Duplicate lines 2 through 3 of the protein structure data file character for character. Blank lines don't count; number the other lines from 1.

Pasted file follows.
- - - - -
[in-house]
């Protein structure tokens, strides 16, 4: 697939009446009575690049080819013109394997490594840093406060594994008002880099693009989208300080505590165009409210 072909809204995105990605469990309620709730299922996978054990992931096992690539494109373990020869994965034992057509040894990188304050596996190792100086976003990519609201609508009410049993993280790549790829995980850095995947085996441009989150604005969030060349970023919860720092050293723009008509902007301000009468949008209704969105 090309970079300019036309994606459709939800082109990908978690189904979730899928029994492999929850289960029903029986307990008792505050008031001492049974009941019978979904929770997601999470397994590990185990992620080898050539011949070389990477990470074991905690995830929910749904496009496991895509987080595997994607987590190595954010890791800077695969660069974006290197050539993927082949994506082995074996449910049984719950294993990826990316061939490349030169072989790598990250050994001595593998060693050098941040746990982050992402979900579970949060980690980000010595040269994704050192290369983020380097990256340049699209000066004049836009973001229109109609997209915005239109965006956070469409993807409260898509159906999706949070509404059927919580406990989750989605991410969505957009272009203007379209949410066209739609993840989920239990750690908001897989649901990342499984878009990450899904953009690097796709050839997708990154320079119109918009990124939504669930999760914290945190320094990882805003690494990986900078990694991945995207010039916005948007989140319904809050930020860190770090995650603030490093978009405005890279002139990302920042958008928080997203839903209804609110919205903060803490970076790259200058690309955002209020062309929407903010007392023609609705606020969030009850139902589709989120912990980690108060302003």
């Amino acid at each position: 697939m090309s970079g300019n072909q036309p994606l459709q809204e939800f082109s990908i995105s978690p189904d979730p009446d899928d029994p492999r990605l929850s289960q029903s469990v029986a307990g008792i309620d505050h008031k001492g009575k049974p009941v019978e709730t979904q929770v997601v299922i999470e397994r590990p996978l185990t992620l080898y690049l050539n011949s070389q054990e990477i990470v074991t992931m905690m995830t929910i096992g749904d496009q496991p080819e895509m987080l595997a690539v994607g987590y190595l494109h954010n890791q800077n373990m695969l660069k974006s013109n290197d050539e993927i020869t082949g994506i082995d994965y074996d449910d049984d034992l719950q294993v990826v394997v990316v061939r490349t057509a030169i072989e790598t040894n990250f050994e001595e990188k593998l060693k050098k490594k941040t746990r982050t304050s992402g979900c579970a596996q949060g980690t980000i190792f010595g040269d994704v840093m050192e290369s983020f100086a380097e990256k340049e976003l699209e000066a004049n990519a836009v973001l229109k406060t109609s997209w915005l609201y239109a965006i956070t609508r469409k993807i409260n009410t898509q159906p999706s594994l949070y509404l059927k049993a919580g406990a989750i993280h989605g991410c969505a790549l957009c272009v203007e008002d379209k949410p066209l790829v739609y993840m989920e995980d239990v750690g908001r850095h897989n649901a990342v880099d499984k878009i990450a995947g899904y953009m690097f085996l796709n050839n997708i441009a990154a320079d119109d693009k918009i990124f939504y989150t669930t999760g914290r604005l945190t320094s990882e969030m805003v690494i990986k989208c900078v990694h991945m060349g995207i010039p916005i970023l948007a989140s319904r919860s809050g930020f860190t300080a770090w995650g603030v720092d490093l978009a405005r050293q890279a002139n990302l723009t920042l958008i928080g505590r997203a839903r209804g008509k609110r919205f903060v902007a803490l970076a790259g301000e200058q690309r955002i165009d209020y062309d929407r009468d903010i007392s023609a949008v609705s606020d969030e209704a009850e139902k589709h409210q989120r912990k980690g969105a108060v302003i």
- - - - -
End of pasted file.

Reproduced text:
């Protein structure tokens, strides 16, 4: 697939009446009575690049080819013109394997490594840093406060594994008002880099693009989208300080505590165009409210 072909809204995105990605469990309620709730299922996978054990992931096992690539494109373990020869994965034992057509040894990188304050596996190792100086976003990519609201609508009410049993993280790549790829995980850095995947085996441009989150604005969030060349970023919860720092050293723009008509902007301000009468949008209704969105 090309970079300019036309994606459709939800082109990908978690189904979730899928029994492999929850289960029903029986307990008792505050008031001492049974009941019978979904929770997601999470397994590990185990992620080898050539011949070389990477990470074991905690995830929910749904496009496991895509987080595997994607987590190595954010890791800077695969660069974006290197050539993927082949994506082995074996449910049984719950294993990826990316061939490349030169072989790598990250050994001595593998060693050098941040746990982050992402979900579970949060980690980000010595040269994704050192290369983020380097990256340049699209000066004049836009973001229109109609997209915005239109965006956070469409993807409260898509159906999706949070509404059927919580406990989750989605991410969505957009272009203007379209949410066209739609993840989920239990750690908001897989649901990342499984878009990450899904953009690097796709050839997708990154320079119109918009990124939504669930999760914290945190320094990882805003690494990986900078990694991945995207010039916005948007989140319904809050930020860190770090995650603030490093978009405005890279002139990302920042958008928080997203839903209804609110919205903060803490970076790259200058690309955002209020062309929407903010007392023609609705606020969030009850139902589709989120912990980690108060302003």
């Amino acid at each position: 697939m090309s970079g300019n072909q036309p994606l459709q809204e939800f082109s990908i995105s978690p189904d979730p009446d899928d029994p492999r990605l929850s289960q029903s469990v029986a307990g008792i309620d505050h008031k001492g009575k049974p009941v019978e709730t979904q929770v997601v299922i999470e397994r590990p996978l185990t992620l080898y690049l050539n011949s070389q054990e990477i990470v074991t992931m905690m995830t929910i096992g749904d496009q496991p080819e895509m987080l595997a690539v994607g987590y190595l494109h954010n890791q800077n373990m695969l660069k974006s013109n290197d050539e993927i020869t082949g994506i082995d994965y074996d449910d049984d034992l719950q294993v990826v394997v990316v061939r490349t057509a030169i072989e790598t040894n990250f050994e001595e990188k593998l060693k050098k490594k941040t746990r982050t304050s992402g979900c579970a596996q949060g980690t980000i190792f010595g040269d994704v840093m050192e290369s983020f100086a380097e990256k340049e976003l699209e000066a004049n990519a836009v973001l229109k406060t109609s997209w915005l609201y239109a965006i956070t609508r469409k993807i409260n009410t898509q159906p999706s594994l949070y509404l059927k049993a919580g406990a989750i993280h989605g991410c969505a790549l957009c272009v203007e008002d379209k949410p066209l790829v739609y993840m989920e995980d239990v750690g908001r850095h897989n649901a990342v880099d499984k878009i990450a995947g899904y953009m690097f085996l796709n050839n997708i441009a990154a320079d119109d693009k918009i990124f939504y989150t669930t999760g914290r604005l945190t320094s990882e969030m805003v690494i990986k989208c900078v990694h991945m060349g995207i010039p916005i970023l948007a989140s319904r919860s809050g930020f860190t300080a770090w995650g603030v720092d490093l978009a405005r050293q890279a002139n990302l723009t920042l958008i928080g505590r997203a839903r209804g008509k609110r919205f903060v902007a803490l970076a790259g301000e200058q690309r955002i165009d209020y062309d929407r009468d903010i007392s023609a949008v609705s606020d969030e209704a009850e139902k589709h409210q989120r912990k980690g969105a108060v302003i």